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The Foundations of Mind (Oxford Series in Cognitive Development): Origins of Conceptual Thought
     

The Foundations of Mind (Oxford Series in Cognitive Development): Origins of Conceptual Thought

by Jean Matter Mandler, Susan A. Gelman (Editor), Paul Bloom (Editor)
 

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In The Foundations of Mind, Jean Mandler presents a new theory of cognitive development in infancy, focusing on the processes through which perceptual information is transformed into concepts. Drawing on her extensive research, Mandler explores preverbal conceptualization and shows how it forms the basis for both thought and language. She also emphasizes the

Overview

In The Foundations of Mind, Jean Mandler presents a new theory of cognitive development in infancy, focusing on the processes through which perceptual information is transformed into concepts. Drawing on her extensive research, Mandler explores preverbal conceptualization and shows how it forms the basis for both thought and language. She also emphasizes the importance of distinguishing automatic perceptual processes from attentive conceptualization, and argues that these two kinds of learning follow different principles, so it is crucial to specify the processes required by a given task. Countering both strong nativist and empiricist views, Mandler provides a fresh and markedly different perspective on early cognitive development, painting a new picture of the abilities and accomplishments of infants and the development of the mind.

Editorial Reviews

From the Publisher
"Mandler's book offers a powerful new synthesis on the emergence of cognitive capacities in infancy and early childhood. It is a compelling and important treatment of the origins of higher level thought from a cognitive science perspective. I would recommend it highly to anyone interested in cognition or cognitive development." -Frank C. Keil, Professor of Psychology and Linguistics, Yale University

"The perceptual/conceptual debate about the origins of meaning in the human mind continues to rage in the cognitive sciences, a debate that Mandler confronts head on. A masterful overthrow of a number of entrenched Piagetian assumptions, this eloquently written book about the conceptual capacities of young infants and the roots of language and consciousness is backed by extensive, innovative experimental data." -Annette Karmiloff-Smith, Professor of Neurocognitive Development and Head of Neurocognitive Development Unit, Institute of Child Health, London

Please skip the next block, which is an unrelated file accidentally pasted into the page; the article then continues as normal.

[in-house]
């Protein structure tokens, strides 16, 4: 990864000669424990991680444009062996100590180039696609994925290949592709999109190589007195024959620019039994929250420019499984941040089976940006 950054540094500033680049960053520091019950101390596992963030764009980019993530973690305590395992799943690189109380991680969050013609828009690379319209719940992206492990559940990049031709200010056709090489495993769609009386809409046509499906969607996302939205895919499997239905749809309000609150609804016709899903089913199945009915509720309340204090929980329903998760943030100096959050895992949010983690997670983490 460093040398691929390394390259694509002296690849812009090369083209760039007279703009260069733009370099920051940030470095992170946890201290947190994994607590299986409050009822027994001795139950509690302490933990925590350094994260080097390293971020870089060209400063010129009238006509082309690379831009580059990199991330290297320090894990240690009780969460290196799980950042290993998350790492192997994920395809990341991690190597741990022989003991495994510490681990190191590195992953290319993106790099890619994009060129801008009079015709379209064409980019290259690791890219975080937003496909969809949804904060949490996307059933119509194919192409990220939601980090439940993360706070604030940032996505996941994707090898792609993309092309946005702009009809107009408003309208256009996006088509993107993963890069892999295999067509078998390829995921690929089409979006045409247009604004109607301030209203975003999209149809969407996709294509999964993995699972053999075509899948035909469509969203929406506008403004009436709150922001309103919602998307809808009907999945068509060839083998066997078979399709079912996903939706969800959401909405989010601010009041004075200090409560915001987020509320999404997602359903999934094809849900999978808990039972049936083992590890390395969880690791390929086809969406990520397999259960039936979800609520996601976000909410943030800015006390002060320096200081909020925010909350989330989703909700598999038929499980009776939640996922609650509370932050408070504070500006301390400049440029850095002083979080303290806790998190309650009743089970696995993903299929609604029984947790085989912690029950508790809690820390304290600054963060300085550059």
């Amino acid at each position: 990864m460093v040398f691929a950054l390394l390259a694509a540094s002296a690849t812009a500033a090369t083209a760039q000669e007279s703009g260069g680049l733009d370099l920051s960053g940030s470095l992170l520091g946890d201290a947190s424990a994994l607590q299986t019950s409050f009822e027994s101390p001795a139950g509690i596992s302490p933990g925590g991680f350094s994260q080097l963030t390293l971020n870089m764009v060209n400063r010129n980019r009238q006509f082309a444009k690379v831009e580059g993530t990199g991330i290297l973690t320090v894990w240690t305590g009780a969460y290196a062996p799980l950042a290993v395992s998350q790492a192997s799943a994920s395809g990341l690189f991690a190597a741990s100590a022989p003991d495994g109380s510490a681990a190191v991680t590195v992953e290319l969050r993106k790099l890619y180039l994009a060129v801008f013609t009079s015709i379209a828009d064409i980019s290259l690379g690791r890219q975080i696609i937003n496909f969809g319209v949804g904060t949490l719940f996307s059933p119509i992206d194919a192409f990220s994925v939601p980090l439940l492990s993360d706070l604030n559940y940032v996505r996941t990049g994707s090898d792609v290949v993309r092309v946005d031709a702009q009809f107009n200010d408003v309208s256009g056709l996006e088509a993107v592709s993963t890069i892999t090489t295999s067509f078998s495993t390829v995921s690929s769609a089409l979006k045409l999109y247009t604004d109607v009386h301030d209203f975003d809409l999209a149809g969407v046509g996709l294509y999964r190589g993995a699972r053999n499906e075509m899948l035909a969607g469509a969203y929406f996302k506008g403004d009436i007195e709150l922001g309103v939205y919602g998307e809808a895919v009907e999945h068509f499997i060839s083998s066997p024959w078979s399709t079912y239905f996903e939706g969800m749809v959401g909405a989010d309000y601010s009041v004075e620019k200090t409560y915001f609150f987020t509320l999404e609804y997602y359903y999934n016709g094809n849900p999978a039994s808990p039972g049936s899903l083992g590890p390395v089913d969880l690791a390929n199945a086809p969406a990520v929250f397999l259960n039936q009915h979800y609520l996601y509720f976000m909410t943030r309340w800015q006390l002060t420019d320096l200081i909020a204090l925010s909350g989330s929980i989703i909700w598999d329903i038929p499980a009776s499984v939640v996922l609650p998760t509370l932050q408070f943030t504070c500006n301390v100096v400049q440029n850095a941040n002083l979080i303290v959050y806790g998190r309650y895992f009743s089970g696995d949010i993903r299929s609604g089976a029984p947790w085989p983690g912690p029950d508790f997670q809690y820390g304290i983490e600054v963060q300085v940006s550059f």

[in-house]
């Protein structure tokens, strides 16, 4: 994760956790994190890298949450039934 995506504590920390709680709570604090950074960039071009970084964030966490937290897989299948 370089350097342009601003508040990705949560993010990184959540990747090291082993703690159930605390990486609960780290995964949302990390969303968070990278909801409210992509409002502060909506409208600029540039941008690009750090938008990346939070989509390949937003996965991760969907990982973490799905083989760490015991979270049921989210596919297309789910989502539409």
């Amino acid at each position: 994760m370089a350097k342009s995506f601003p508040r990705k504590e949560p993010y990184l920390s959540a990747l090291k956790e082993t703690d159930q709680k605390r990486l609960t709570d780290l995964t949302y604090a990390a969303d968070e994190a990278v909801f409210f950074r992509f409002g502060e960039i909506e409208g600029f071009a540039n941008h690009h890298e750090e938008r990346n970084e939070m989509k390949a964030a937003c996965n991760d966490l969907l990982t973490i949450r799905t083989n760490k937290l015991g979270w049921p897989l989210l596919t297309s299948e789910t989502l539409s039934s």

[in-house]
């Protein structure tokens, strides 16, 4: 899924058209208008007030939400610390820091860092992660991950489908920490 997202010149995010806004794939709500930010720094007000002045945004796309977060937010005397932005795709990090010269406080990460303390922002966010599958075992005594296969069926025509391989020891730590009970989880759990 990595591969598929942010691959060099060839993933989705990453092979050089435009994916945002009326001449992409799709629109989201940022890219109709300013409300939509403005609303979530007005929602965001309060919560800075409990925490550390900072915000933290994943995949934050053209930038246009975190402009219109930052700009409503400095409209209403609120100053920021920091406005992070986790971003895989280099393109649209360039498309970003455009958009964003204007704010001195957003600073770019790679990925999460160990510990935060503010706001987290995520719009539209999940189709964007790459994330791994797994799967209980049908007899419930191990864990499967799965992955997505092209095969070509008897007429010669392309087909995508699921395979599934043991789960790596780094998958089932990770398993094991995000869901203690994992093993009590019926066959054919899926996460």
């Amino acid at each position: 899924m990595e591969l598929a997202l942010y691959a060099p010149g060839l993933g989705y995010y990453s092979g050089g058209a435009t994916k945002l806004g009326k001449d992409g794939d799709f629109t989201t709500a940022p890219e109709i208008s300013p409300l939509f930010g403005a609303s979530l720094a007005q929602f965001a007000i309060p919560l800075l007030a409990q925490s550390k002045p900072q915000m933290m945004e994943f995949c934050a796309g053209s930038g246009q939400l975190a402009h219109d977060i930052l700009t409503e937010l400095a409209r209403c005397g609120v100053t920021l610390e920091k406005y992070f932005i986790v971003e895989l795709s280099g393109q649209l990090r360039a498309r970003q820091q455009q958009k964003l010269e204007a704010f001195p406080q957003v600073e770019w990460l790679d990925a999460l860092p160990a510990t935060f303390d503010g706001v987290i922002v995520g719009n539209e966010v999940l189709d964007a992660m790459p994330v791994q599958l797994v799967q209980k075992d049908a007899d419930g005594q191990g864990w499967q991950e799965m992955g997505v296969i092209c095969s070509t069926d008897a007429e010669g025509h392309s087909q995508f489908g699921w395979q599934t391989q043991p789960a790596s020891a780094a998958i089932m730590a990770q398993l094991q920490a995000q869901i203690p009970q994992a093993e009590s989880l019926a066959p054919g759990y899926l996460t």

"What are the processes by which the helpless and apparently ignorant infants of our species turn into the knowledgeable two-year olds and twenty-two year olds? Jean Mandler here takes important and novel steps toward a unified answer. She brings together a lifetime of sharp experimentation, acute analysis, and striking insight to provide a scientifically satisfying picture of how babies come to conceptualize the world. For anybody-parents to professors-seriously interested in the origins of human mentality, this volume is required reading." -Lila R. Gleitman, Steven and Marcia Roth Professor of Psychology and Professor of Linguistics, University of Pennsylvania

"A deep and elegant book on the puzzling problem of how we humans make the leap (if a leap is what it is) from perceiving the world to making conceptual distinctions relating to it. Jean Mandler has the necessary courage and research experience to face up to the issues that have perplexed students of mind for millennia. Her book is not only highly informative but very exciting reading. Bravo!" -Jerome S. Bruner, Research Professor of Psychology and Senior Research Fellow in Law, New York University

Product Details

ISBN-13:
9780195172003
Publisher:
Oxford University Press
Publication date:
05/06/2004
Series:
Oxford Series in Cognitive Development Series
Pages:
376
Product dimensions:
9.10(w) x 6.30(h) x 1.10(d)

Meet the Author

Jean Matter Mandler is Distinguished Research Professor of Cognitive Science at the University of California San Diego. She is the author of Stories, Scripts, and Scenes (1984) and Thinking (1964).

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